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written by Mark Bishop
This resource is a 45-page PowerPoint presentation on the structure of matter, developed for introductory chemistry teachers and learners. It uses atomic models to help novice learners visualize the structure of solids, liquids, and gases as matter composed of tiny particles in constant motion. Initially, the resource explores atoms in stable states (equal numbers of protons and electrons). As the lesson progresses, the author uses high-quality drawings and diagrams of subatomic particles to explain how ions and isotopes are formed.

Editor's Note: This presentation could be adapted for middle school, high school, and college preparatory courses. See Related Items for a link to see an animation developed to accompany this presentation.
Editor's Note: This presentation is flexible enough to be adapted for middle school, high school, and college preparatory courses. For Grades 8-9 physical science courses, teachers may wish to stop at Page 35. See Related Items for a link to see an animation developed to accompany this presentation.
Subjects Levels Resource Types
General Physics
- Properties of Matter
Modern Physics
- Atomic Physics
= Atomic Models
Other Sciences
- Chemistry
Thermo & Stat Mech
- Thermal Properties of Matter
- Middle School
- High School
- Informal Education
- Instructional Material
= Curriculum support
= Lecture/Presentation
Appropriate Courses Categories Ratings
- Physical Science
- Physics First
- Conceptual Physics
- Algebra-based Physics
- Activity
- New teachers
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Intended Users:
Educator
Learner
General Public
Format:
application/pdf
Access Rights:
Free access
Digital versions of textbook are freely viewable; CD and hard-copy versions are available at a cost.
Restriction:
© 2009 Mark Bishop
Keywords:
gas particles, gases, liquids, matter, solids, states of matter
Record Cloner:
Metadata instance created April 7, 2011 by Caroline Hall
Record Updated:
October 3, 2013 by Caroline Hall

AAAS Benchmark Alignments (2008 Version)

4. The Physical Setting

4D. The Structure of Matter
  • 6-8: 4D/M1a. All matter is made up of atoms, which are far too small to see directly through a microscope.
  • 6-8: 4D/M3ab. Atoms and molecules are perpetually in motion. Increased temperature means greater average energy of motion, so most substances expand when heated.
  • 6-8: 4D/M3cd. In solids, the atoms or molecules are closely locked in position and can only vibrate. In liquids, they have higher energy, are more loosely connected, and can slide past one another; some molecules may get enough energy to escape into a gas. In gases, the atoms or molecules have still more energy and are free of one another except during occasional collisions.
  • 6-8: 4D/M7a. No matter how substances within a closed system interact with one another, or how they combine or break apart, the total mass of the system remains the same.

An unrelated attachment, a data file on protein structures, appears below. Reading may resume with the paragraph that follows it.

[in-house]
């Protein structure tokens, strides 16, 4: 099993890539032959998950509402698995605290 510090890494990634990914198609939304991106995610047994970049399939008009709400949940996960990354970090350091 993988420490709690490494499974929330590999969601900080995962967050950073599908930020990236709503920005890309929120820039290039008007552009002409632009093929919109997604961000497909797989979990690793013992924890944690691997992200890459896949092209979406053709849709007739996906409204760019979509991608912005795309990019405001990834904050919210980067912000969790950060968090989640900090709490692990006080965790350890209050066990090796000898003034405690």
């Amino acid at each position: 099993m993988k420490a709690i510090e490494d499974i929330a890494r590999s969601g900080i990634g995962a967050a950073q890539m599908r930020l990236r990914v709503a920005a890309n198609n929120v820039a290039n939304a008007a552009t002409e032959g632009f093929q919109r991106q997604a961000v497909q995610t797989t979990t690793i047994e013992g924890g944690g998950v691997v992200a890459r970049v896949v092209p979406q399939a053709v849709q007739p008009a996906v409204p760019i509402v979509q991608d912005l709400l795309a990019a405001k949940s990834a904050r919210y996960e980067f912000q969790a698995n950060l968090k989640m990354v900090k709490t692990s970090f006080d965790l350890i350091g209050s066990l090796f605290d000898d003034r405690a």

• 6-8: 4D/M7b. The idea of atoms explains the conservation of matter: If the number of atoms stays the same no matter how the same atoms are rearranged, then their total mass stays the same.
  • 6-8: 4D/M8. Most substances can exist as a solid, liquid, or gas depending on temperature.

11. Common Themes

11B. Models
  • 6-8: 11B/M1. Models are often used to think about processes that happen too slowly, too quickly, or on too small a scale to observe directly. They are also used for processes that are too vast, too complex, or too dangerous to study.
  • 6-8: 11B/M5. The usefulness of a model depends on how closely its behavior matches key aspects of what is being modeled. The only way to determine the usefulness of a model is to compare its behavior to the behavior of the real-world object, event, or process being modeled.

Next Generation Science Standards

Matter and Its Interactions (MS-PS1)

Students who demonstrate understanding can: (6-8)
  • Develop models to describe the atomic composition of simple molecules and extended structures. (MS-PS1-1)

Matter and Its Interactions (HS-PS1)

Students who demonstrate understanding can: (9-12)
  • Use the periodic table as a model to predict the relative properties of elements based on the patterns of electrons in the outermost energy level of atoms. (HS-PS1-1)

Disciplinary Core Ideas (K-12)

Structure and Properties of Matter (PS1.A)
  • Substances are made from different types of atoms, which combine with one another in various ways. Atoms form molecules that range in size from two to thousands of atoms. (6-8)
  • Gases and liquids are made of molecules or inert atoms that are moving about relative to each other. (6-8)
  • In a liquid, the molecules are constantly in contact with others; in a gas, they are widely spaced except when they happen to collide. In a solid, atoms are closely spaced and may vibrate in position but do not change relative locations. (6-8)
  • Solids may be formed from molecules, or they may be extended structures with repeating subunits (6-8)
  • Each atom has a charged substructure consisting of a nucleus, which is made of protons and neutrons, surrounded by electrons. (9-12)
  • The periodic table orders elements horizontally by the number of protons in the atom's nucleus and places those with similar chemical properties in columns. The repeating patterns of this table reflect patterns of outer electron states. (9-12)

Crosscutting Concepts (K-12)

Patterns (K-12)
  • Similarities and differences in patterns can be used to sort, classify, communicate and analyze simple rates of change for natural phenomena. (5)